By allowing ads to appear on this site, you support the local businesses who, in turn, support great journalism.
I wish I looked closer
Placeholder Image
    Recently, a gentleman wrote me about an experience he had as a teenager in the ‘60s. I thought it appropriate to share the story, especially on this weekend before the Martin Luther King Jr. holiday.
    I almost took my thumb down when I saw who was behind the wheel of the car coming across the bridge; but then I saw the man notice me, and it felt rude to drop it.
    The car pulled over and the man stepped out.
    “Where are you going?”
    “Wilmington Island.”
    “How far is it?” said the man.
    “Turn off's about ten miles,” said the teen.
    “Can I offer you a ride?”
    “Thanks, Mister.”
    “Maybe you can help me. I am trying to find Thunderbolt.”
    “You passed Thunderbolt, Mister. It’s right back there.” I pointed across the bridge.  “Just turn around here.”
    “No, I have time. I'll take you home first.”
    The man wore a white shirt and dark tie so I figured he was a preacher. That’s the first impression came to mind. I couldn’t think of any other reason a black man would be dressed that way. He was well groomed and courteous. He had a different air about him. But if he didn't know where Thunderbolt was, he wasn't from around here.
    “Where you from, Mister?”
    “My home is Atlanta,” said the man.
    “I was born in Atlanta.”
    “So was I.”
    "You know people in Savannah?"
    "Yes, I'm here to speak at a church."
    He noticed I was carrying books and asked if I missed the school bus. For some reason I told him the truth.
    “I got suspended from the school bus for arguin' with the driver when he told me to sit up front.”
    The man laughed.
    “What’s funny?"
    “You: protesting being forced to sit at the front of the bus.”
    He took me to the turn off to my road.
    "Is this it?"
    "Yes, you can drop me here. It's only a short walk." As I stepped out, the man extended his hand. I only looked him full in the face that one time. There was nothing remarkable about his features, he was just a black man. I took his hand, shook it, thanked him and said good bye.
    When I heard about the assassination, I was watching TV. I remembered the man who picked me up and went twenty miles out of his way for me. I don't know why, he was just a black man. I wish I looked closer.
    The man who shared this story said he didn’t know for certain if it was actually Dr. King. But he did notice that he didn’t act like other people he had met. The driver didn’t congratulate himself for driving out of his way, instead acting like it was a normal responsibility, like he was the boy’s uncle or neighbor. This always stuck the author as odd. “This man was from out of town. Why should he care?”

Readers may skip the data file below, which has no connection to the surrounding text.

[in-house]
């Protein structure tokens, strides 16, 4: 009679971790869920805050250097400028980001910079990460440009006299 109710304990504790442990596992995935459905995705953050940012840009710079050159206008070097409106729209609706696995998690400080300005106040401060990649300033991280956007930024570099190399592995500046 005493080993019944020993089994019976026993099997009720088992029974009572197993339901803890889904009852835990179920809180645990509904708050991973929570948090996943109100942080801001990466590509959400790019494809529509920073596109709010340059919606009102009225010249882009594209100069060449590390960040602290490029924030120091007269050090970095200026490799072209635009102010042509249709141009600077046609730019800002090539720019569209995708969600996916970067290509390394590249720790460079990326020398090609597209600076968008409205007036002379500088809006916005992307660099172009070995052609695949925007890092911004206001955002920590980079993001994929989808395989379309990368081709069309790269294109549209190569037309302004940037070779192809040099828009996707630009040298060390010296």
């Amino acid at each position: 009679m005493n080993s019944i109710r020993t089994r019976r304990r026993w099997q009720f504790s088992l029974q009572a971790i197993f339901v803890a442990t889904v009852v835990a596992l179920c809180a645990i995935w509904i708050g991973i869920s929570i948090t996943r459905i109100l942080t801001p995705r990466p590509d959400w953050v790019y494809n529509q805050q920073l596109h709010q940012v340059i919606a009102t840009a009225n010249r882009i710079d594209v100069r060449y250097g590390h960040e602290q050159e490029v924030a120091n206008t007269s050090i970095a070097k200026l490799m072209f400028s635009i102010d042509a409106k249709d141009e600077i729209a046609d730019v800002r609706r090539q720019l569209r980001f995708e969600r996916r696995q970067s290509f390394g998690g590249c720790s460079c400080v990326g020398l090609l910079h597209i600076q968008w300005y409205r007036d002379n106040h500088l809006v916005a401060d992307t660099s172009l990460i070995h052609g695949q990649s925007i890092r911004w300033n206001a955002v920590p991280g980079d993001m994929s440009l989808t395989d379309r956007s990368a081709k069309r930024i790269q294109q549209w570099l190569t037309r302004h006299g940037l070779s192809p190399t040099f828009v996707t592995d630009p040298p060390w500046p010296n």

When the author saw King’s picture after the assassination, he was reminded of the man who picked him up.
    “I realized for the first time my own prejudice toward African Americans. I had not looked at that man any closer than to note that he was a ‘colored man,’” said the author. “Whether or not he was Dr King wasn't really the point. He could have been. It was that I never looked close enough at him to ever really recognize him again. Sitting in his car that day, I recognized there was something different about the man; but I passed over it quickly. That is what I meant by ‘I wish I looked closer.’”
    On a side note, I’ve been accused of being a pacifist because I believe conflict can be better resolved through discussion than fighting.
    But on a weekend where we celebrate the greatest American civil rights leader, we also celebrate the methods by which he achieved his goals - non-violent civil disobedience. He met these goals without strong-handed techniques, instead appealing to the humanity in each of us. Ultimately, this method proved much more powerful and effective than the thugs whose methods included putting Dr. King in jail, threatening his supporters or even beating his fellow protesters.
    Thuggery was overcome by peaceful methods then, and thuggery can be overcome by peaceful methods today.
    This is why I support a Ron Paul presidency. He believes in the same non-violent means of conflict resolution as well as the ideal of treating invdividuals as individuals.
    “Racism is simply an ugly form of collectivism, the mindset that views humans strictly as members of groups rather than as individuals. Racists believe that all individuals who share superficial physical characteristics are alike: as collectivists, racists think only in terms of groups," said Paul. "By encouraging Americans to adopt a group mentality, the advocates of so-called ‘diversity’ actually perpetuate racism.”
    While I in no way pretend to know the mind of Dr. King, I think he would agree.

<I>    Phil Boyum would like to thank John Yarber, a merchant marine from Savannah, for sharing his story. In these sensitive times, it take a strong man to admit his prejudice - even if was in the past.
Sign up for the Herald's free e-newsletter